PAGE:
Last week, we discussed three relief or deferment options that may be available if you owe taxes to the Internal Revenue Service and cannot afford to pay. These include installment agreements, offers in compromise and hardship suspensions.
Contrary to what you may have heard, you will not go to jail if you owe the IRS money and can’t afford to pay. That being said, it is important to note the difference between “can’t” pay and “won’t” pay. If the IRS believes that you have committed a crime such as tax fraud, the threat of incarceration is very real.
The IRS is a large organization and has been known to make plenty of mistakes. Therefore, it is in your best interest to challenge allegations that you have committed one or more tax crimes. If your failure to pay what you owe is due to financial hardship and an inability to make payments, this needs to be communicated as soon and as clearly as possible.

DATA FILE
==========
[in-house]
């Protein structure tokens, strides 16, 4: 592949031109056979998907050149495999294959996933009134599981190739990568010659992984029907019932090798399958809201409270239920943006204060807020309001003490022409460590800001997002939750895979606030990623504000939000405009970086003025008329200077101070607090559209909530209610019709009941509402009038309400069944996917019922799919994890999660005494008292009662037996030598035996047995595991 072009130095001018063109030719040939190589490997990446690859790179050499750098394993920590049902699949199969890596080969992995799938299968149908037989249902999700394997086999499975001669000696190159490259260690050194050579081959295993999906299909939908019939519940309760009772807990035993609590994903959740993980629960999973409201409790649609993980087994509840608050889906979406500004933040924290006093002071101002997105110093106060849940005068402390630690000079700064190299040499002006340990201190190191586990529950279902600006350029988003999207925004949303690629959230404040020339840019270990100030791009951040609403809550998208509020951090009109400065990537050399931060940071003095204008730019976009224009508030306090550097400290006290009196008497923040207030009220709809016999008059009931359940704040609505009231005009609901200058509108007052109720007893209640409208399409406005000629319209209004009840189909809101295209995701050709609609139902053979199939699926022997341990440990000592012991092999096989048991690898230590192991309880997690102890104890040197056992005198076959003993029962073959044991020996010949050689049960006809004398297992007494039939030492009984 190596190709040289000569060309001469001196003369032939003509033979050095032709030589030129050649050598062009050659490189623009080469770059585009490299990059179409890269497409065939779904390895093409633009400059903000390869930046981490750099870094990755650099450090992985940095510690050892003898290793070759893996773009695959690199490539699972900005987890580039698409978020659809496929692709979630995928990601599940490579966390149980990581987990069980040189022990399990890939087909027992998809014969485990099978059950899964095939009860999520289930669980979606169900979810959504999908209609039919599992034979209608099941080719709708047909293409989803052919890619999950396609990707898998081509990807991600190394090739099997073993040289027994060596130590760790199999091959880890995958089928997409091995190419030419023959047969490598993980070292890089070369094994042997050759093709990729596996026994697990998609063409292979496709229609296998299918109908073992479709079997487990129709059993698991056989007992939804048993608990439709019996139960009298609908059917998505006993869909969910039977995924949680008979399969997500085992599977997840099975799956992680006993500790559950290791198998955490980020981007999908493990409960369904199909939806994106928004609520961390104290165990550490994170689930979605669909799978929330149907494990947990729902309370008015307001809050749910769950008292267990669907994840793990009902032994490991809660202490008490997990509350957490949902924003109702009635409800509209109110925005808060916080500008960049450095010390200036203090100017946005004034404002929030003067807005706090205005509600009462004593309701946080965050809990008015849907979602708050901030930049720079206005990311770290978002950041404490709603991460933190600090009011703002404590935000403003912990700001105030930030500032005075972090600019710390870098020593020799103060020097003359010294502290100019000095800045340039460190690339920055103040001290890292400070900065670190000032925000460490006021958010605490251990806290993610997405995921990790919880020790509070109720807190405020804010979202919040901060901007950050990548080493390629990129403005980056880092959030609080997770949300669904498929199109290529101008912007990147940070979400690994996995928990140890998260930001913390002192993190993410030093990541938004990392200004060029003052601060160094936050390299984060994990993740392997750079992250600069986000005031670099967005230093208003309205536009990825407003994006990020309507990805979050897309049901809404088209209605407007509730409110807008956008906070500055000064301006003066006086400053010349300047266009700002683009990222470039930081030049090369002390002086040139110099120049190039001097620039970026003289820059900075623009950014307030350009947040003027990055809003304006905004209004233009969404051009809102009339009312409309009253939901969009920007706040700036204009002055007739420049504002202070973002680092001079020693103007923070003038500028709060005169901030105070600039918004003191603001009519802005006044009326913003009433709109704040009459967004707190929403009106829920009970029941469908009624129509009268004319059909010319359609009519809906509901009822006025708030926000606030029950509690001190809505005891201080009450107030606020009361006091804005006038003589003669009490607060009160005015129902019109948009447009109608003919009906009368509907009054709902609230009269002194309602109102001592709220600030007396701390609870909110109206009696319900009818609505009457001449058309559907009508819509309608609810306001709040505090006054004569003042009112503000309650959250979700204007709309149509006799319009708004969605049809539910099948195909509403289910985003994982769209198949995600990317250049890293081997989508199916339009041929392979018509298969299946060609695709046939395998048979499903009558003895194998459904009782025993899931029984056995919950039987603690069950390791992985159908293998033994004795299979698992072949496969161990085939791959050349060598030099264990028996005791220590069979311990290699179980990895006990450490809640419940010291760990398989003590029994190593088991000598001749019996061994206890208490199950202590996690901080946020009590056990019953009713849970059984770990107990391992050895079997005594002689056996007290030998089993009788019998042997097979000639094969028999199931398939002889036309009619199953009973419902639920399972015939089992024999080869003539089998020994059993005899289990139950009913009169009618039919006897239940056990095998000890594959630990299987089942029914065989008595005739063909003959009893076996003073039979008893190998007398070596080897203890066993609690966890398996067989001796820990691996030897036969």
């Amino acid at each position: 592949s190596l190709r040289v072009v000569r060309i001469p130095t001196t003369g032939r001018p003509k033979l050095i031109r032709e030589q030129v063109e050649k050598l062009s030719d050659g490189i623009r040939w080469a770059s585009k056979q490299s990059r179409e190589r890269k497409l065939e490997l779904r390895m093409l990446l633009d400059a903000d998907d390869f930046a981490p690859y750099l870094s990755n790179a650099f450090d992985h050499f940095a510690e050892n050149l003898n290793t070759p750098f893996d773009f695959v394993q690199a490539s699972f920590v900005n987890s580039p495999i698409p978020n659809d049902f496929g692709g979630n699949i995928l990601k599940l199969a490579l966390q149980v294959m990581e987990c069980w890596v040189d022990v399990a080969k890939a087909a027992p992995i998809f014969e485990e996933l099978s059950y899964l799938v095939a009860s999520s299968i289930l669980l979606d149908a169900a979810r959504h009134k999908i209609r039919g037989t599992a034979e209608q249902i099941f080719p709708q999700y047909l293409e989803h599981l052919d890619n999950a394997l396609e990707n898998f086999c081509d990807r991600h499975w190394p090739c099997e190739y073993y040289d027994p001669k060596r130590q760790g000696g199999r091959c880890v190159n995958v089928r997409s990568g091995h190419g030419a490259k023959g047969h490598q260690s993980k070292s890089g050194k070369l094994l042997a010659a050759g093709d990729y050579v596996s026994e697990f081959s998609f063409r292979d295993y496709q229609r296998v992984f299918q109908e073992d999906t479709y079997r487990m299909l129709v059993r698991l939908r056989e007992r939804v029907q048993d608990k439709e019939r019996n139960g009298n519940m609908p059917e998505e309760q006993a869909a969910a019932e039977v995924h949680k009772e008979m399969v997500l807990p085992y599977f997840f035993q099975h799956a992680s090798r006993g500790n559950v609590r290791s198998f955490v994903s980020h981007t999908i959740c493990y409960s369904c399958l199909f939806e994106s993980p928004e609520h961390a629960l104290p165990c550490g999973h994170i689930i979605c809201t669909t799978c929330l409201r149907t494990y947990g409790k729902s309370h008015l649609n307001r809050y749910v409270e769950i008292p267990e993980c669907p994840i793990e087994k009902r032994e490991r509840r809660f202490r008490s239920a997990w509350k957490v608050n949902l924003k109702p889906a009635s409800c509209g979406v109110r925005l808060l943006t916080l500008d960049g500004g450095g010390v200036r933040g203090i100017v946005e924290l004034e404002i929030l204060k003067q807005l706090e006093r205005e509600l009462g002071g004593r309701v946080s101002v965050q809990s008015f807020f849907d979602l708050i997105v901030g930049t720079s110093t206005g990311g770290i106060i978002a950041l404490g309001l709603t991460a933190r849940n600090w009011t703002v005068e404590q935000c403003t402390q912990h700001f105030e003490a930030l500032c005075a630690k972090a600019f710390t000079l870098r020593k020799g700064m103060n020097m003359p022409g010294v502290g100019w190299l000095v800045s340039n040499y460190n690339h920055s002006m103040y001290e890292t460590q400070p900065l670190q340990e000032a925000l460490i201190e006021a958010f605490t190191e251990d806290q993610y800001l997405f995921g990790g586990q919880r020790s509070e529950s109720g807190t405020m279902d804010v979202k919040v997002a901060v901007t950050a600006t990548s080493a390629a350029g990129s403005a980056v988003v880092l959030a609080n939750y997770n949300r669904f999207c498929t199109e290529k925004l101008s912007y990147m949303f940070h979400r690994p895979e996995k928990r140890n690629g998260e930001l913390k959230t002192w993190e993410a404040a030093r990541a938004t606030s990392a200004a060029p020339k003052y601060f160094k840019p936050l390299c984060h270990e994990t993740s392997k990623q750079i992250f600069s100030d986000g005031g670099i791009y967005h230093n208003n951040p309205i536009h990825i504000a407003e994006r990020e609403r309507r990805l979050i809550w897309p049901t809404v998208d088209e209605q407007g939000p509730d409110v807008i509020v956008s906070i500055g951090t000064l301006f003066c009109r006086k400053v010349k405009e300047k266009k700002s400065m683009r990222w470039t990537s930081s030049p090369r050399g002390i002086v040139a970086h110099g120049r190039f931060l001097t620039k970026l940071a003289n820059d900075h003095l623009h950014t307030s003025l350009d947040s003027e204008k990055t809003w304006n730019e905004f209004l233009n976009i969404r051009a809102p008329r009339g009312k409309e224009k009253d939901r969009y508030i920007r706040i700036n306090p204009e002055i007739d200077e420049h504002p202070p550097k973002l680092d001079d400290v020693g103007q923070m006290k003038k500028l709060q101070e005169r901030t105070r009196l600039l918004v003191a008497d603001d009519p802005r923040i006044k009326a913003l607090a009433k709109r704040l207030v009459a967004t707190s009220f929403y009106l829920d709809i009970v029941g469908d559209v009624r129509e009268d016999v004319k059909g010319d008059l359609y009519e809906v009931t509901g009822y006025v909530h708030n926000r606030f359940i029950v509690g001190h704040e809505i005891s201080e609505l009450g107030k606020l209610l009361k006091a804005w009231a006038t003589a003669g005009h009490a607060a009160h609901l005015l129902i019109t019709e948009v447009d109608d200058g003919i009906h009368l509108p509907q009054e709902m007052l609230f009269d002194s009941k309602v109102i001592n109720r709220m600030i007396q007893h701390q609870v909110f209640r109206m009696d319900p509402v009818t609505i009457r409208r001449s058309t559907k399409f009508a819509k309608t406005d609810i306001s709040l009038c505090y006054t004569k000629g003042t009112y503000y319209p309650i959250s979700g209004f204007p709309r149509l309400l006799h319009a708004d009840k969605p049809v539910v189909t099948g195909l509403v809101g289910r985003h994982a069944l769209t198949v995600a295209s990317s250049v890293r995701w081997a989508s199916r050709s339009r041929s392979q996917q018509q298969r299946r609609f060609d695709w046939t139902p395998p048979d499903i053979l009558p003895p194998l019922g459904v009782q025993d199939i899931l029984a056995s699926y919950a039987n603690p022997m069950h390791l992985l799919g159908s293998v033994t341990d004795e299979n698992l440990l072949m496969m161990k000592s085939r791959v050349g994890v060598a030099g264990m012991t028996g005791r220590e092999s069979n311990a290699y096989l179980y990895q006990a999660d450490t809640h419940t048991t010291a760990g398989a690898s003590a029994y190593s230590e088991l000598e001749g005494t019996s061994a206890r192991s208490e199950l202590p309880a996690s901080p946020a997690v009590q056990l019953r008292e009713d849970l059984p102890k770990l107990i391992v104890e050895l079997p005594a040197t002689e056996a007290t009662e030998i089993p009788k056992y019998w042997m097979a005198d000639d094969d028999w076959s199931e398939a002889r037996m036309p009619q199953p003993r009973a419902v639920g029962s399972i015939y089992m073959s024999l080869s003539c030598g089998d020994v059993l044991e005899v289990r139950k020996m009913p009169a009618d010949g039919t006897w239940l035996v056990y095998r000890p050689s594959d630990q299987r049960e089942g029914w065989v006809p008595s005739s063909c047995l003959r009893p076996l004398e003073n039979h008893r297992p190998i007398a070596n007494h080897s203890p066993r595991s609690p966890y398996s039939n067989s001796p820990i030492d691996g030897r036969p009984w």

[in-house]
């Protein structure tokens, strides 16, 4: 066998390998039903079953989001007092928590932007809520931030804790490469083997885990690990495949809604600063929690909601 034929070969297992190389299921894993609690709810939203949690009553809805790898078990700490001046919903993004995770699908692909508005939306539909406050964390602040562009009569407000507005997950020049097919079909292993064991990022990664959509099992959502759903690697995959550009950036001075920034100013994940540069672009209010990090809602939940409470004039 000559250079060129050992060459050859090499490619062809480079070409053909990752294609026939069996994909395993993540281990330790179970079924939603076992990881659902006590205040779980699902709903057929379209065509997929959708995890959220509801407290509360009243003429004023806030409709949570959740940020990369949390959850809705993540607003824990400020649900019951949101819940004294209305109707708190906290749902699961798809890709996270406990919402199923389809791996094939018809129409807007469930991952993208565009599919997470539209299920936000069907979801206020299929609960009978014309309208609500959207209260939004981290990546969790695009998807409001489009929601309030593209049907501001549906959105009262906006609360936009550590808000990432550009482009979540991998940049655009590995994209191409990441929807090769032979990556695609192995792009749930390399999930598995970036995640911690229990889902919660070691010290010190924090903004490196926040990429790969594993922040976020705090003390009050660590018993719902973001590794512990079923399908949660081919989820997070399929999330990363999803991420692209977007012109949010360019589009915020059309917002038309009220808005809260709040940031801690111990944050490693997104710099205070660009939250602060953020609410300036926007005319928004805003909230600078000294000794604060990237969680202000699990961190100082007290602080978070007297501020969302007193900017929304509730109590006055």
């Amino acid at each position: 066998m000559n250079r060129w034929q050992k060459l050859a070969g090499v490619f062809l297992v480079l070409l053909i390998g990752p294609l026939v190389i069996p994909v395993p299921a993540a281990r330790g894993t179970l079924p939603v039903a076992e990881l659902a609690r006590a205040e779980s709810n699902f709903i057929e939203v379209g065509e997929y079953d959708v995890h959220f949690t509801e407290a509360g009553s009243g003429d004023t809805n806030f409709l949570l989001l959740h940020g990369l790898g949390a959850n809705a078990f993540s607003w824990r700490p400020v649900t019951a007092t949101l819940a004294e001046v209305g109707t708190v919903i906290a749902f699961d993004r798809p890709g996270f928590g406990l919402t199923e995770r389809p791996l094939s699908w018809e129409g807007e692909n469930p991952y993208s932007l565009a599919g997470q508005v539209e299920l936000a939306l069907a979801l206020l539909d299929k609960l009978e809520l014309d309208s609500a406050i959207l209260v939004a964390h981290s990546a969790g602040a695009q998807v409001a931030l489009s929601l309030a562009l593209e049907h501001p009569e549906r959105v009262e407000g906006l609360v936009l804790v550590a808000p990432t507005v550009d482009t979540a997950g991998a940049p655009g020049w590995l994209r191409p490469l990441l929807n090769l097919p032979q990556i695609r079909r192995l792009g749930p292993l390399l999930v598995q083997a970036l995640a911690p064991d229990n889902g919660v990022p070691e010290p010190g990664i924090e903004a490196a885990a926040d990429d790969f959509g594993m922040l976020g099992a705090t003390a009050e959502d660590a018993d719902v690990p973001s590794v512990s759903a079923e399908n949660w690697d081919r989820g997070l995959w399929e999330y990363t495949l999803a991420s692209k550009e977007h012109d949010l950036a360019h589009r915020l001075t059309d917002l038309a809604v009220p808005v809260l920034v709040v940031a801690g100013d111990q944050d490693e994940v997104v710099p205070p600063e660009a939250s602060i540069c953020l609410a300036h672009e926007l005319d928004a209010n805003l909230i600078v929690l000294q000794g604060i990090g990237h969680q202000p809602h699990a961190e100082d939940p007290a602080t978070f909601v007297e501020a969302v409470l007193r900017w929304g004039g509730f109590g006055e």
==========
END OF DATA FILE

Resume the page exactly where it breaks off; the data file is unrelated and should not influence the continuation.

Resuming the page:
This is one of the many reasons why it is crucial to have an experienced tax law attorney representing you during interactions with the IRS, including collection interviews. An attorney can take a close look at your case, inform you of your options, advocate on your behalf and ensure that your due process rights are not violated.
IRS representatives must respect your due process rights, including the right to challenge a claim and to take the IRS to court (when warranted). Representatives must also inform you that you have the right to professional and courteous treatment. Finally, you must be informed that you have the right to be represented by a professional. Hopefully, however, you will already have an experienced tax law attorney by your side when you first meet with a representative.